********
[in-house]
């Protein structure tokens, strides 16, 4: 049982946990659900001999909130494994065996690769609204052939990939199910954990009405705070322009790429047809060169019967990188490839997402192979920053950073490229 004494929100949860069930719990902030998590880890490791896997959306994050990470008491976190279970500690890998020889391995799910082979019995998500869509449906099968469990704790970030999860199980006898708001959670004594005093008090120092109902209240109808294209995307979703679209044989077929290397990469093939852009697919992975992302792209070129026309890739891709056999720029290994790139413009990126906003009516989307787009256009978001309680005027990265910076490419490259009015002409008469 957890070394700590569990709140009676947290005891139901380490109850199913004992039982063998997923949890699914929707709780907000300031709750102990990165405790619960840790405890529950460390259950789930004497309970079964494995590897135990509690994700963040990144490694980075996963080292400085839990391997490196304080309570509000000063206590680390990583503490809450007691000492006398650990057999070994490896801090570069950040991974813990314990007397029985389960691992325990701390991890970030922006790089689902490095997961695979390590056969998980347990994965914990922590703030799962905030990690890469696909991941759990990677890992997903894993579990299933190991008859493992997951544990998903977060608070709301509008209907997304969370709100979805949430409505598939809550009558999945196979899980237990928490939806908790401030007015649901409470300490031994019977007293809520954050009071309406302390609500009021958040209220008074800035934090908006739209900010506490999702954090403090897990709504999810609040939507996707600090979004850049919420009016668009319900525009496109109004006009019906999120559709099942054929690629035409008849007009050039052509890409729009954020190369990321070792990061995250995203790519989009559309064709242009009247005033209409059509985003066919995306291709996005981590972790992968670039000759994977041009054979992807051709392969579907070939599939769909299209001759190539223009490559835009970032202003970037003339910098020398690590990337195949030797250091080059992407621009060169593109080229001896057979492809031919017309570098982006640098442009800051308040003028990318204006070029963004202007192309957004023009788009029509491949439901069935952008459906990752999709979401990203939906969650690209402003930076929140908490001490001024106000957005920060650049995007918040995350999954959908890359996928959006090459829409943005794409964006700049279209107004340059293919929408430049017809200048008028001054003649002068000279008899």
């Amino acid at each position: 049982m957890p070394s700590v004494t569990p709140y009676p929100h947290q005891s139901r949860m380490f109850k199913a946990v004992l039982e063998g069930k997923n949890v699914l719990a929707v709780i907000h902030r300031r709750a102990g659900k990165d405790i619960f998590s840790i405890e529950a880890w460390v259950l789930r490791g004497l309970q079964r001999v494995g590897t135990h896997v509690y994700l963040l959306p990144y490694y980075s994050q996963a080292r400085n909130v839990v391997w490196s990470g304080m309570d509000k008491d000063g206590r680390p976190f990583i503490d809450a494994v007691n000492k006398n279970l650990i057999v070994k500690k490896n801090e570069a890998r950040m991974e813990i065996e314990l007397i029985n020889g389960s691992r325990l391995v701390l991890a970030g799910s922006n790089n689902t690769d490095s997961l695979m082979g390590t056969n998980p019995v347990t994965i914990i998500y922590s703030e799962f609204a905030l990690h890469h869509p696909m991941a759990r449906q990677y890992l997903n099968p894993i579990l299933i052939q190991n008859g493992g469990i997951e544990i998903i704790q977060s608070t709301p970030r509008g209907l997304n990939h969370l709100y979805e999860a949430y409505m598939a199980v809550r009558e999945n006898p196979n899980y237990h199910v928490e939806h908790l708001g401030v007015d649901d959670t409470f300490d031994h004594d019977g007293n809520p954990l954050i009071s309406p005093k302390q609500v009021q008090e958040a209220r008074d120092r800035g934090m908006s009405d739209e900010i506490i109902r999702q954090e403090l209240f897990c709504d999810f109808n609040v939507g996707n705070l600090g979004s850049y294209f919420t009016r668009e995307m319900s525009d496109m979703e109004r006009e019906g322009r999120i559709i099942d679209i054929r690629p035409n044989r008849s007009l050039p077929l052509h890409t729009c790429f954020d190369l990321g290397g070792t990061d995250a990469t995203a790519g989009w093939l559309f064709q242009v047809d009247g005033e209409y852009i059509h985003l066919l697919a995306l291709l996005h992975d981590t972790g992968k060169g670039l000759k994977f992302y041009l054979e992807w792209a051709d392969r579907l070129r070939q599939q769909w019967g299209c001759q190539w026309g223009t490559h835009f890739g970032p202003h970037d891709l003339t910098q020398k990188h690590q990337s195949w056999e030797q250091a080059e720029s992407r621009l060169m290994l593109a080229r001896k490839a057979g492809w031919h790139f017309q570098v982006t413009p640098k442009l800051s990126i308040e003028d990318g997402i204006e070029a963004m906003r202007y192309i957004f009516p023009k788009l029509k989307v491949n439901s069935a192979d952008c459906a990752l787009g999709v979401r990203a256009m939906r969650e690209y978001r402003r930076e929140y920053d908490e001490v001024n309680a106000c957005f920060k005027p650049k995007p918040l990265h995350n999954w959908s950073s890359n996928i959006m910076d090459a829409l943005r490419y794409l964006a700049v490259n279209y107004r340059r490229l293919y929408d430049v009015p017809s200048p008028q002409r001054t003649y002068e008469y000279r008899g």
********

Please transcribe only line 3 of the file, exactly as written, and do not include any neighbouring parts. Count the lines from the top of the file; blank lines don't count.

């Amino acid at each position: 049982m957890p070394s700590v004494t569990p709140y009676p929100h947290q005891s139901r949860m380490f109850k199913a946990v004992l039982e063998g069930k997923n949890v699914l719990a929707v709780i907000h902030r300031r709750a102990g659900k990165d405790i619960f998590s840790i405890e529950a880890w460390v259950l789930r490791g004497l309970q079964r001999v494995g590897t135990h896997v509690y994700l963040l959306p990144y490694y980075s994050q996963a080292r400085n909130v839990v391997w490196s990470g304080m309570d509000k008491d000063g206590r680390p976190f990583i503490d809450a494994v007691n000492k006398n279970l650990i057999v070994k500690k490896n801090e570069a890998r950040m991974e813990i065996e314990l007397i029985n020889g389960s691992r325990l391995v701390l991890a970030g799910s922006n790089n689902t690769d490095s997961l695979m082979g390590t056969n998980p019995v347990t994965i914990i998500y922590s703030e799962f609204a905030l990690h890469h869509p696909m991941a759990r449906q990677y890992l997903n099968p894993i579990l299933i052939q190991n008859g493992g469990i997951e544990i998903i704790q977060s608070t709301p970030r509008g209907l997304n990939h969370l709100y979805e999860a949430y409505m598939a199980v809550r009558e999945n006898p196979n899980y237990h199910v928490e939806h908790l708001g401030v007015d649901d959670t409470f300490d031994h004594d019977g007293n809520p954990l954050i009071s309406p005093k302390q609500v009021q008090e958040a209220r008074d120092r800035g934090m908006s009405d739209e900010i506490i109902r999702q954090e403090l209240f897990c709504d999810f109808n609040v939507g996707n705070l600090g979004s850049y294209f919420t009016r668009e995307m319900s525009d496109m979703e109004r006009e019906g322009r999120i559709i099942d679209i054929r690629p035409n044989r008849s007009l050039p077929l052509h890409t729009c790429f954020d190369l990321g290397g070792t990061d995250a990469t995203a790519g989009w093939l559309f064709q242009v047809d009247g005033e209409y852009i059509h985003l066919l697919a995306l291709l996005h992975d981590t972790g992968k060169g670039l000759k994977f992302y041009l054979e992807w792209a051709d392969r579907l070129r070939q599939q769909w019967g299209c001759q190539w026309g223009t490559h835009f890739g970032p202003h970037d891709l003339t910098q020398k990188h690590q990337s195949w056999e030797q250091a080059e720029s992407r621009l060169m290994l593109a080229r001896k490839a057979g492809w031919h790139f017309q570098v982006t413009p640098k442009l800051s990126i308040e003028d990318g997402i204006e070029a963004m906003r202007y192309i957004f009516p023009k788009l029509k989307v491949n439901s069935a192979d952008c459906a990752l787009g999709v979401r990203a256009m939906r969650e690209y978001r402003r930076e929140y920053d908490e001490v001024n309680a106000c957005f920060k005027p650049k995007p918040l990265h995350n999954w959908s950073s890359n996928i959006m910076d090459a829409l943005r490419y794409l964006a700049v490259n279209y107004r340059r490229l293919y929408d430049v009015p017809s200048p008028q002409r001054t003649y002068e008469y000279r008899g």